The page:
vnStat is a command line network bandwidth monitoring utility which counts bandwidth (transmit and received) on network devices and keeps the data in its own database. One of the interesting things about vnStat is persisting the monitoring through reboots. vnStat is able to monitor multiple interfaces at the same time and get you several output methods.
We are assuming that you have root permission, otherwise, you may start commands with “sudo”.
For CentOS users:
For installing vnStat on CentOS you have to add “epel” repository first:
yum install epel-release
Then you can install vnStat via “yum”
yum install vnstat
For Ubuntu and Debian:
apt-get install vnstat
vnStat maintains it’s own database to keep all of your network information. to create a new database for your network interface run the following command. (make sure to replace your network interface name with the example, if you don’t know your interface name execute “ifconfig”).
run the following command to force vnStat to create a database for your network interface:
vnstat -u -i eth0
To see all network interfaces available in your system, use the following command:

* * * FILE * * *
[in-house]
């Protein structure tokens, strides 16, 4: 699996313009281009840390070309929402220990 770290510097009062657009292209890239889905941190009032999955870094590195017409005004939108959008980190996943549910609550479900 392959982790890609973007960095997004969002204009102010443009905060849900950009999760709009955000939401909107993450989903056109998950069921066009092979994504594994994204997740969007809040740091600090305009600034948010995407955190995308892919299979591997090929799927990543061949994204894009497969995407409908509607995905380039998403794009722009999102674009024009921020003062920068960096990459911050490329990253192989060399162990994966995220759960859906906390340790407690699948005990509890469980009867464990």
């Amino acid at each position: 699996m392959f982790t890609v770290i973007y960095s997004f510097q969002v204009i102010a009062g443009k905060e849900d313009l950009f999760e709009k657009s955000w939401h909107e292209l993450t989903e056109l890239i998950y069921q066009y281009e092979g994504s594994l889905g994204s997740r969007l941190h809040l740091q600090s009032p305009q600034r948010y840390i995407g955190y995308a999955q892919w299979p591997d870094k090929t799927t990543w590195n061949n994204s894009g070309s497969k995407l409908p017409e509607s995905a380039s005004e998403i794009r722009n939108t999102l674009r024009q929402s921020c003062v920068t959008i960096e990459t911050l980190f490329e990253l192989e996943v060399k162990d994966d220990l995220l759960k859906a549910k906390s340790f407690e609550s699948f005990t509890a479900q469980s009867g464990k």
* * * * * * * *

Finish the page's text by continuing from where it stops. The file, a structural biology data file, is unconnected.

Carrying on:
If you want to start the vnStat as a daemon service, execute:
The most basic usage of vnStat is to simply run:
This gives a month wise summary of total network traffic from all active interfaces.
If you want to see this information for a specific interface you can use “-i” flag.
vnstat -i eth0
We also can view hourly information in the form of a console-based graph for the last 24 hours:
vnstat -h -i eth0
Using “-m” flag will show you the monthly statics:
vnstat -m -i eth0
Live bandwidth usage can be monitored by using the “-l” command and top 10 days with the highest traffic can be monitored with the “-t” option. The commands for doing that are:
vnstat -l -i eth0
vnstat -t -i eth0
vnStati is used to produce graphical output for vnStat results, it creates images that representing the network traffic as graphs. it takes the required information to create graphs from vnStat and stores it in the specified location.
To take the output of a specific interface, we can use the “-s” flag. we will also be using “-o” flag to specify where the output file will be stored. (we name our output file eth0.png you may want to change it to anything you want):
vnstati -s -i eth0 -o ~/eth0.png
We can use the “-h” flag to get the hourly output from vnStati, it’s just like vnStat:
vnstati -h -i eth0 -o ~/hourly_eth0.png
An example of the graphical output:
It is possible to get the total information by combining the traffic of multiple interfaces. for example, we can get both eth1 and eth0 records in a single file so we can compare them, you can do this with the command below:
vnstati -s -i eth0+eth1 -o ~/combined.png
Check out Vnstat on its official Github for more information!